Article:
Women save more for retirement but lag men

Lower income, less savings, higher health costs and longer life expectancy contribute to the disparity, but anecdotal and statistical evidence point to a shrinking margin

By Greg Iacurci

Sep 15, 2015 @ 12:01 am EST

Women are lagging men in terms of retirement savings by a sizable margin, but that gap is shrinking.

According to a soon-to-be-released study by Financial Finesse, a provider of financial wellness programs, there's a 26% gap in retirement preparedness between women and men. While both sexes are projected to have a shortfall relative to what they'll need in retirement, the situation is bleaker for women, who will be short $268,000 compared with men's $212,000, according to the annual report, the 2015 Gender Gap in Financial Wellness.

That calculation considers the shortfall in savings needed to replace 70% of income in retirement for the median 45-year-old man and woman.

However, women face additional challenges in that they have lower incomes and have saved less, but are faced with higher health care costs and longer life expectancy. Taking those factors into account, the gap reaches a whopping 95%. In other words, men need an additional $267,233 in savings while women need $522,262.


“The gap between men and women is huge,” said Lillian Meyers, founder and president of Meyers Financial.

Melody Juge, founder and managing director at Life Income Management, said the divide is partly due to women and men often having dissimilar career trajectories — women generally make lower wages, leave the workforce to have children and are more likely to be caretakers for older family members, for example, all of which could lead to lower retirement savings.

Scot Hanson, financial adviser at EFS Advisors, said many of his female clients seem to feel more responsible than men for family members, whether by helping children pay for college or helping put a down payment on a child's or grandchild's house. One client, he said, used $60,000 of a deceased husband's $100,000 life insurance policy to give gifts of $20,000 to each of her three children.

“They feel the ramifications [of their actions] sometimes 10 years later,” Mr. Hanson said.

2015 is the first year Financial Finesse has put a hard-dollar figure on the gap in retirement preparedness, making it impossible to compare that statistic to past studies. The firm's research shows, though, that women have improved over men in a slew of financial wellness categories since 2012. In categories such as being on target for retirement, having an emergency fund, paying off credit cards in full, doing a portfolio fee analysis and updating beneficiary designations, women showed increases of approximately four percentage points, while men dipped in each category.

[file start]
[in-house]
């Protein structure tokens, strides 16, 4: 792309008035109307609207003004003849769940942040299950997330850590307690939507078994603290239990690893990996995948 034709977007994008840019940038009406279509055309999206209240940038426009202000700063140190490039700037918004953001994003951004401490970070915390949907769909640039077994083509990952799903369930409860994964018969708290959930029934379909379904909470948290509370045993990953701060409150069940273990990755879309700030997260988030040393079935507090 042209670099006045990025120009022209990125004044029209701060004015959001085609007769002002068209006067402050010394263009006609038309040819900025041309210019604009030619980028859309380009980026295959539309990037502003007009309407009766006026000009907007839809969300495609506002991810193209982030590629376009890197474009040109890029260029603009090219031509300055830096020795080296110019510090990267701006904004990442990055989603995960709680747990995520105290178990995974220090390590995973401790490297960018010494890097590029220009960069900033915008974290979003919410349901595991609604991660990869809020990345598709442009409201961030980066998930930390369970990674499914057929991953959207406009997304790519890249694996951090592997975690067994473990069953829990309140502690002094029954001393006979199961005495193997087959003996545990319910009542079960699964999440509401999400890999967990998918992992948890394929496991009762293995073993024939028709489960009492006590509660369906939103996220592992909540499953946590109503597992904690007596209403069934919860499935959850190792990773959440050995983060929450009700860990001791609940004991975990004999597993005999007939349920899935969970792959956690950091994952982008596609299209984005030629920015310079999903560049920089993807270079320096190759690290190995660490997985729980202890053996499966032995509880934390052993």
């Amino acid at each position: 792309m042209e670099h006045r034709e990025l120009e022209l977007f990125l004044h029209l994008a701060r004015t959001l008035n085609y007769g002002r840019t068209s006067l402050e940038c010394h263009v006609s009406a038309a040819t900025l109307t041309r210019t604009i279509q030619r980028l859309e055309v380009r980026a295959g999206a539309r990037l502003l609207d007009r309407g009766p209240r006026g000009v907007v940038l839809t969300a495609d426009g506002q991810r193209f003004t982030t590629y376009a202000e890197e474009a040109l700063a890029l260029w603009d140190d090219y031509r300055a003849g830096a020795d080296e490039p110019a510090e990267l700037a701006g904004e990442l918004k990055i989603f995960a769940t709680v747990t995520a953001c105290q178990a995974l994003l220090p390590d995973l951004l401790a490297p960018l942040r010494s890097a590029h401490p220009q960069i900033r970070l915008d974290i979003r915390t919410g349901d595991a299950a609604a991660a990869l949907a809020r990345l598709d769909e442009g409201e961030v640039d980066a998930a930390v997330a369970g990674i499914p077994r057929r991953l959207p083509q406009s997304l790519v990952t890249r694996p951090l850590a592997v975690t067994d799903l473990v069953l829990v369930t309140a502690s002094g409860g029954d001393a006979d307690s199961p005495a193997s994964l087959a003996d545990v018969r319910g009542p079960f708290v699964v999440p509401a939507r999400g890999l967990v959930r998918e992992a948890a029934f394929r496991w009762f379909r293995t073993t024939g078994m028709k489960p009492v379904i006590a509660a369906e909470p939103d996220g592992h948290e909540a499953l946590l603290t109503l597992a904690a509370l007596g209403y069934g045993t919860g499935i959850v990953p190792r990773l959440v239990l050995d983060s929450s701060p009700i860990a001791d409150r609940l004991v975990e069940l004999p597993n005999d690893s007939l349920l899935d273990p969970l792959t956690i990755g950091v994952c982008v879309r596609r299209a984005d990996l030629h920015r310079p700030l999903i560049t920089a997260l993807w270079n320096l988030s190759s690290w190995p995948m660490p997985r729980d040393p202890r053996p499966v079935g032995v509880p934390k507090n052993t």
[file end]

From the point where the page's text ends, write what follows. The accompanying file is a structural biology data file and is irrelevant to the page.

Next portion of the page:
Erik Carter, senior resident financial planner at Financial Finesse, said the wellness margin between the sexes is shrinking, and has been since at least 2012. Mr. Carter attributes this in part to women being more likely to use financial education and wellness services than men. Mr. Hanson said he's also generally seen women be a bit more receptive to financial suggestions, counseling and programs through employers.

The number of employers offering financial wellness services has been climbing, meaning more women have access to them at work. The number of clients Financial Finesse works with has more than doubled since 2012, a spokeswoman said. The firm works with more than 600 corporate clients, reaching 2.4 million employees. Further, a recent Bank of America Merrill Lynch survey shows the number of companies with financial wellness strategies in place grew to 24% from 20% over 2013-15. The largest increase occurred among large employers.

Diane Woodward, financial planner at Oak Tree Wealth Management, said that women, in her experience, are more likely to ask for help in planning for their retirement. But they also often want to invest less in stocks, which contributes to a savings shortfall, Ms. Woodward said. Female investors need to remember that they're not “safe” just because the balance of an account doesn't fluctuate, she said.

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